A Seagull In The Hamptons – Monologue (Alex)

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A monologue from the play by Emily Mann

ALEX ’s mother is a Famous Actress—a fact that he finds infinitely oppressive—particularly as he detests the theater . . . well, the kind of theater his mother loves.

Here, he tells this to his uncle, his mother’s brother. 

ALEX

 My mother hates me. I’m nineteen years old and a constant reminder to her that she’s not thirty-two. Her whole life is the “theatuh!” And she knows I hate the theater.

Not pure theater. I don’t hate that. I hate her kind of theater! It’s so fake! People marching around pretending like they’re in some living room.

I mean, all they do is talk and they’re boring and pathetic and old . . . and they have nothing to say. I mean, who cares, really? 

The world is falling apart, or worse, the planet is dying! And these people go to the theater to be entertained by people who are just like them—or even worse, more clueless than they are! 

And because the producers are so concerned about not offending anybody while they pay their one hundred f***ing dollars, there is nothing controversial or worthwhile going on. 

Unless, of course, it’s from England! Then, of course, like good colonialists we bow down to their British accents—anything in British accents makes Americans feel inferior, especially in the theater —

and we say it’s brilliant, even when it’s just— pretentious crap or little dramas with tiny little morals posing as great art—or those f***ing cheerful musicals!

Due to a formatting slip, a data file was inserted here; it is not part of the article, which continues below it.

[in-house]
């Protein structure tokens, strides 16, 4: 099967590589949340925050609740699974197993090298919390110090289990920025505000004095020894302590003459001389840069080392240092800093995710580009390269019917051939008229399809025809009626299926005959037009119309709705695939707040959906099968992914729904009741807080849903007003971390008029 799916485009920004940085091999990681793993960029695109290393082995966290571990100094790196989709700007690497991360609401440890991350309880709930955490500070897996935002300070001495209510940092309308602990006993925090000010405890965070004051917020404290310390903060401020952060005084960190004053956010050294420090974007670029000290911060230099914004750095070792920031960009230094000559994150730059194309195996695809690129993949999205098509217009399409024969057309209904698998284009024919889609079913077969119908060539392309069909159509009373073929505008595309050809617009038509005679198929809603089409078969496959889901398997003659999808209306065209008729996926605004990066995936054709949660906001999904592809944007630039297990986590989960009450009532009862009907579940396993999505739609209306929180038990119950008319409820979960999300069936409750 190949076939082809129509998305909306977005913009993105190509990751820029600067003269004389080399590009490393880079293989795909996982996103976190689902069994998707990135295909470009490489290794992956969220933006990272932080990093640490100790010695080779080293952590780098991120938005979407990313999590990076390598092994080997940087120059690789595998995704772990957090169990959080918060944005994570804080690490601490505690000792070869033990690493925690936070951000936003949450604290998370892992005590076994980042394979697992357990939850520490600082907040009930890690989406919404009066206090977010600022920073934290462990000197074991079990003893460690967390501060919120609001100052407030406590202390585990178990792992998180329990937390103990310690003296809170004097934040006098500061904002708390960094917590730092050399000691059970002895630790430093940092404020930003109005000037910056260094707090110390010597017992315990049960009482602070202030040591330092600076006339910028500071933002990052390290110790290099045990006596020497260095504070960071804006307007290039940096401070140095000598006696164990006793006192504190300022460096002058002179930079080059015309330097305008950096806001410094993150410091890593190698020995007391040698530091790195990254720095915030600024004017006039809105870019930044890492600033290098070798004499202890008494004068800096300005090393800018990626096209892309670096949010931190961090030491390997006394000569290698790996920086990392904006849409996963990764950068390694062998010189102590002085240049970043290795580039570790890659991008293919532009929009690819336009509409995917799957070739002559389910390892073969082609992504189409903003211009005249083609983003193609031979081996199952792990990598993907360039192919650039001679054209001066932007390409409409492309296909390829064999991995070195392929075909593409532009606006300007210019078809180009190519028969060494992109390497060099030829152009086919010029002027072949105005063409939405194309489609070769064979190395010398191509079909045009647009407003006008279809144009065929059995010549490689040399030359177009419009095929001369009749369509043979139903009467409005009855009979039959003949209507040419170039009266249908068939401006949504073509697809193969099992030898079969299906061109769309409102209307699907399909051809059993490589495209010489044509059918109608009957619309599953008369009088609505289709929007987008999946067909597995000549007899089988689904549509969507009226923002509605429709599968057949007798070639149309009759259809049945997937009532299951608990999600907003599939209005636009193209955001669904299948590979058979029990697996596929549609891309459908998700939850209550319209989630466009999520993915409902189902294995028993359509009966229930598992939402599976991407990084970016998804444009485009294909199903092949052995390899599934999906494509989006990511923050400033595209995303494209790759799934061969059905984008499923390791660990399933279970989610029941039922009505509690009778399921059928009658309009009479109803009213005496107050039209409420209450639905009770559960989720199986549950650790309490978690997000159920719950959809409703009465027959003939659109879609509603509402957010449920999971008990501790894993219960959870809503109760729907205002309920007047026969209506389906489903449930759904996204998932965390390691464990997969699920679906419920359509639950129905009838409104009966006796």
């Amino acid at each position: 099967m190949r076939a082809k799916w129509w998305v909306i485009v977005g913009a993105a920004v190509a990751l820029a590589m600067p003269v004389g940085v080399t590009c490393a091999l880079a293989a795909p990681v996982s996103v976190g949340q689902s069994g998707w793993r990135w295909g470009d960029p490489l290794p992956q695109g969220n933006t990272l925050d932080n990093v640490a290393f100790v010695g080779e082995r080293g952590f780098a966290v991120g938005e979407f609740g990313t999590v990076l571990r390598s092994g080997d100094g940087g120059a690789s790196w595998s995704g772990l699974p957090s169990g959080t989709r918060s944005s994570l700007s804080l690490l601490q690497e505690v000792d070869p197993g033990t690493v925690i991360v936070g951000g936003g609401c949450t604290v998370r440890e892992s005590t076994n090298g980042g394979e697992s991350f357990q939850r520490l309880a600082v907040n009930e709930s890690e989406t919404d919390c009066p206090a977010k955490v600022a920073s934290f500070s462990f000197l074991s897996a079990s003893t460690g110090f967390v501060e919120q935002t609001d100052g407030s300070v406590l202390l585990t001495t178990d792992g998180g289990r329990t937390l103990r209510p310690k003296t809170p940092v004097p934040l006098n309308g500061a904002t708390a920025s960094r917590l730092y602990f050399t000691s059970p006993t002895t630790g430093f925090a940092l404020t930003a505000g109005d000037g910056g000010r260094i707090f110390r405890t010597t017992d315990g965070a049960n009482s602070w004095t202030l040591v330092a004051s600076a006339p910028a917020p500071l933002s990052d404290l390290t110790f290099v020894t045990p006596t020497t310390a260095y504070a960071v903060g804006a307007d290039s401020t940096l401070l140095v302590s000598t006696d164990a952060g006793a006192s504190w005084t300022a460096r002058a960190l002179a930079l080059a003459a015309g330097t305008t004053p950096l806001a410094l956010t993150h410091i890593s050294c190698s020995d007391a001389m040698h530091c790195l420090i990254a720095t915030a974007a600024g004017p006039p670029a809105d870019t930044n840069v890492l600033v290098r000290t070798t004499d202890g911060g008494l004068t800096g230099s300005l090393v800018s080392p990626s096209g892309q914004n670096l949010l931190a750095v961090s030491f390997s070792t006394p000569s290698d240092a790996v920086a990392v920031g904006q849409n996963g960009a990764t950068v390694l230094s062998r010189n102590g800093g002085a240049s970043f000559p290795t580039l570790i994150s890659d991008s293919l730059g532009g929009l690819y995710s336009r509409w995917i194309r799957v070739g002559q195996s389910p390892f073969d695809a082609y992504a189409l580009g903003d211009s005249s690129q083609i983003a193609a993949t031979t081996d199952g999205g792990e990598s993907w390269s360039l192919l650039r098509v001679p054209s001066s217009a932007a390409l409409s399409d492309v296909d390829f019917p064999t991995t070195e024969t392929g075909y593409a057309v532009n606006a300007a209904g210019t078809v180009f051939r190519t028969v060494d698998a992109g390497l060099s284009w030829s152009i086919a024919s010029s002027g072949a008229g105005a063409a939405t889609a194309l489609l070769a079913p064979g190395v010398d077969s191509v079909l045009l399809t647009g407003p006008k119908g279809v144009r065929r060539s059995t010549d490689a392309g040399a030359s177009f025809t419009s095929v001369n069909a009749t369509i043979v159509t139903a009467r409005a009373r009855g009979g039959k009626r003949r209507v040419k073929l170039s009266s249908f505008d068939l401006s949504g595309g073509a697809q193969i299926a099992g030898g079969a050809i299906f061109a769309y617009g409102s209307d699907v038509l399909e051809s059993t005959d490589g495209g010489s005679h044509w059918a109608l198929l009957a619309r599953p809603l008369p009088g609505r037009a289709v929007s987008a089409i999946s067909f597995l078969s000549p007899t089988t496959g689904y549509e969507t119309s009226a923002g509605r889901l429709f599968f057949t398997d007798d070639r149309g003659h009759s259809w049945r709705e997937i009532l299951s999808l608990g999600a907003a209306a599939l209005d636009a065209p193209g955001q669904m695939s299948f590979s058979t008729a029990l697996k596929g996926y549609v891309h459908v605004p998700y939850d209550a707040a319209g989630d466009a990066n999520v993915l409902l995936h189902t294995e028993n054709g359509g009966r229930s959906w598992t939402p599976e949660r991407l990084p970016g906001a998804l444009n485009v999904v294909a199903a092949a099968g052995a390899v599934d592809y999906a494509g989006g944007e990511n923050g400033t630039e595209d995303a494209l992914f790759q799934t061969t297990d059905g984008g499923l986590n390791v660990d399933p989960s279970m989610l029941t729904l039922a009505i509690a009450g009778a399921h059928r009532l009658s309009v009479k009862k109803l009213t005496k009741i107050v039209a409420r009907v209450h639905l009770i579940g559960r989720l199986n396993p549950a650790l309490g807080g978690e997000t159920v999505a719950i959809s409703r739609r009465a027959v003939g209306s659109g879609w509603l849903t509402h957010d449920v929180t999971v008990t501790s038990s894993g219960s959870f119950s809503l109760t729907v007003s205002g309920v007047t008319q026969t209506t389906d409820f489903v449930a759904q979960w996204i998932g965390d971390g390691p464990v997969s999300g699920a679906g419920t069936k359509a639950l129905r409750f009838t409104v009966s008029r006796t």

Oh my God! I don’t know.  The whole New York theater scene makes me sick. We have to have a new kind of theater, that’s all.

Something vibrant, and young, and dangerous, and alive or, you know what?  Just have nothing at all! Why do we have to have theater?

I mean, I love my mother but she leads such—a stupid life! She dedicates every waking hour to something that just doesn’t matter! 

And you can imagine how utterly revolting it feels to be me! Here I am at all her stupid parties full of celebrities and people who have all won prizes for something or other—you know, it’s ridiculous! 

Pulitzers and Nobels, and book awards, and Oscars and Tonys and all that crap and here I am! I have nothing to say for myself;

I can’t even understand what they’re talking about half the time; and they’re all wondering how Maria could have spawned such a pathetic little loser.